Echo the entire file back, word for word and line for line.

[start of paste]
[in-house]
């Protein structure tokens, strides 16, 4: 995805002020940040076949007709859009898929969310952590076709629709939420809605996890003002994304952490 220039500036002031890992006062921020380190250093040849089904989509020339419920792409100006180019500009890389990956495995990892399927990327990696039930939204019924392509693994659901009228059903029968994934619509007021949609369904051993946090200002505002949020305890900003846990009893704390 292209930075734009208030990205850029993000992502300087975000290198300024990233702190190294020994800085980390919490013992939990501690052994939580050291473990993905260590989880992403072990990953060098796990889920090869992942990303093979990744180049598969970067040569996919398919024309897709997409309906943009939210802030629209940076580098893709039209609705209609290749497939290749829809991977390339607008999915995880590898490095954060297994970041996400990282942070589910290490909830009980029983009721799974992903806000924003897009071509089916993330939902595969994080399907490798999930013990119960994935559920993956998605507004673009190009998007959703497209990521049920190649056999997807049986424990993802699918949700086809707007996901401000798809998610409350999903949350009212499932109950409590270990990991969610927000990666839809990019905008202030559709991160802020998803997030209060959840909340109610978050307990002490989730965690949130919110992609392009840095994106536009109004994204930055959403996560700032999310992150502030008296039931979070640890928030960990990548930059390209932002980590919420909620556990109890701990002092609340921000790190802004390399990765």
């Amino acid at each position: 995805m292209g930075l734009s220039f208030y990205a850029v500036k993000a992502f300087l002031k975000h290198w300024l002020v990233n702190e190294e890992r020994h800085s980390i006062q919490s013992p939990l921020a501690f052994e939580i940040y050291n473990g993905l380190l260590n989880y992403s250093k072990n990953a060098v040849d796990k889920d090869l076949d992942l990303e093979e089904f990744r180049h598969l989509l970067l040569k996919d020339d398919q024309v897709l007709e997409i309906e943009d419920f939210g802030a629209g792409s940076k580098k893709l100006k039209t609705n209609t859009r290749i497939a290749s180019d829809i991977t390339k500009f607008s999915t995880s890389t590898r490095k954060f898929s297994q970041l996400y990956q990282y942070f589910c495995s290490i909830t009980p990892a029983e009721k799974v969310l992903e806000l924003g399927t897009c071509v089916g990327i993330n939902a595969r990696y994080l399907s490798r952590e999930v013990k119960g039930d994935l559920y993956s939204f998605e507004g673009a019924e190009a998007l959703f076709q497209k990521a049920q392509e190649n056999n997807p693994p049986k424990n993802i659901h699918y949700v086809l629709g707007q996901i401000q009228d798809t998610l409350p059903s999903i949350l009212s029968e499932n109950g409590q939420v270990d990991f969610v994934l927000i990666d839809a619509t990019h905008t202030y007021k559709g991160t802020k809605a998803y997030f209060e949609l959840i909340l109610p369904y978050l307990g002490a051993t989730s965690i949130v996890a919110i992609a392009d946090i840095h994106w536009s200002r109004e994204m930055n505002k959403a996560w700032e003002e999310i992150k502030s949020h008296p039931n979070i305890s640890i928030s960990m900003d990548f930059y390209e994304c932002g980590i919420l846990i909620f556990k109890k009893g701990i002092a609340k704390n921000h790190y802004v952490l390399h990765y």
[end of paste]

[in-house]
């Protein structure tokens, strides 16, 4: 995805002020940040076949007709859009898929969310952590076709629709939420809605996890003002994304952490 220039500036002031890992006062921020380190250093040849089904989509020339419920792409100006180019500009890389990956495995990892399927990327990696039930939204019924392509693994659901009228059903029968994934619509007021949609369904051993946090200002505002949020305890900003846990009893704390 292209930075734009208030990205850029993000992502300087975000290198300024990233702190190294020994800085980390919490013992939990501690052994939580050291473990993905260590989880992403072990990953060098796990889920090869992942990303093979990744180049598969970067040569996919398919024309897709997409309906943009939210802030629209940076580098893709039209609705209609290749497939290749829809991977390339607008999915995880590898490095954060297994970041996400990282942070589910290490909830009980029983009721799974992903806000924003897009071509089916993330939902595969994080399907490798999930013990119960994935559920993956998605507004673009190009998007959703497209990521049920190649056999997807049986424990993802699918949700086809707007996901401000798809998610409350999903949350009212499932109950409590270990990991969610927000990666839809990019905008202030559709991160802020998803997030209060959840909340109610978050307990002490989730965690949130919110992609392009840095994106536009109004994204930055959403996560700032999310992150502030008296039931979070640890928030960990990548930059390209932002980590919420909620556990109890701990002092609340921000790190802004390399990765």
């Amino acid at each position: 995805m292209g930075l734009s220039f208030y990205a850029v500036k993000a992502f300087l002031k975000h290198w300024l002020v990233n702190e190294e890992r020994h800085s980390i006062q919490s013992p939990l921020a501690f052994e939580i940040y050291n473990g993905l380190l260590n989880y992403s250093k072990n990953a060098v040849d796990k889920d090869l076949d992942l990303e093979e089904f990744r180049h598969l989509l970067l040569k996919d020339d398919q024309v897709l007709e997409i309906e943009d419920f939210g802030a629209g792409s940076k580098k893709l100006k039209t609705n209609t859009r290749i497939a290749s180019d829809i991977t390339k500009f607008s999915t995880s890389t590898r490095k954060f898929s297994q970041l996400y990956q990282y942070f589910c495995s290490i909830t009980p990892a029983e009721k799974v969310l992903e806000l924003g399927t897009c071509v089916g990327i993330n939902a595969r990696y994080l399907s490798r952590e999930v013990k119960g039930d994935l559920y993956s939204f998605e507004g673009a019924e190009a998007l959703f076709q497209k990521a049920q392509e190649n056999n997807p693994p049986k424990n993802i659901h699918y949700v086809l629709g707007q996901i401000q009228d798809t998610l409350p059903s999903i949350l009212s029968e499932n109950g409590q939420v270990d990991f969610v994934l927000i990666d839809a619509t990019h905008t202030y007021k559709g991160t802020k809605a998803y997030f209060e949609l959840i909340l109610p369904y978050l307990g002490a051993t989730s965690i949130v996890a919110i992609a392009d946090i840095h994106w536009s200002r109004e994204m930055n505002k959403a996560w700032e003002e999310i992150k502030s949020h008296p039931n979070i305890s640890i928030s960990m900003d990548f930059y390209e994304c932002g980590i919420l846990i909620f556990k109890k009893g701990i002092a609340k704390n921000h790190y802004v952490l390399h990765y």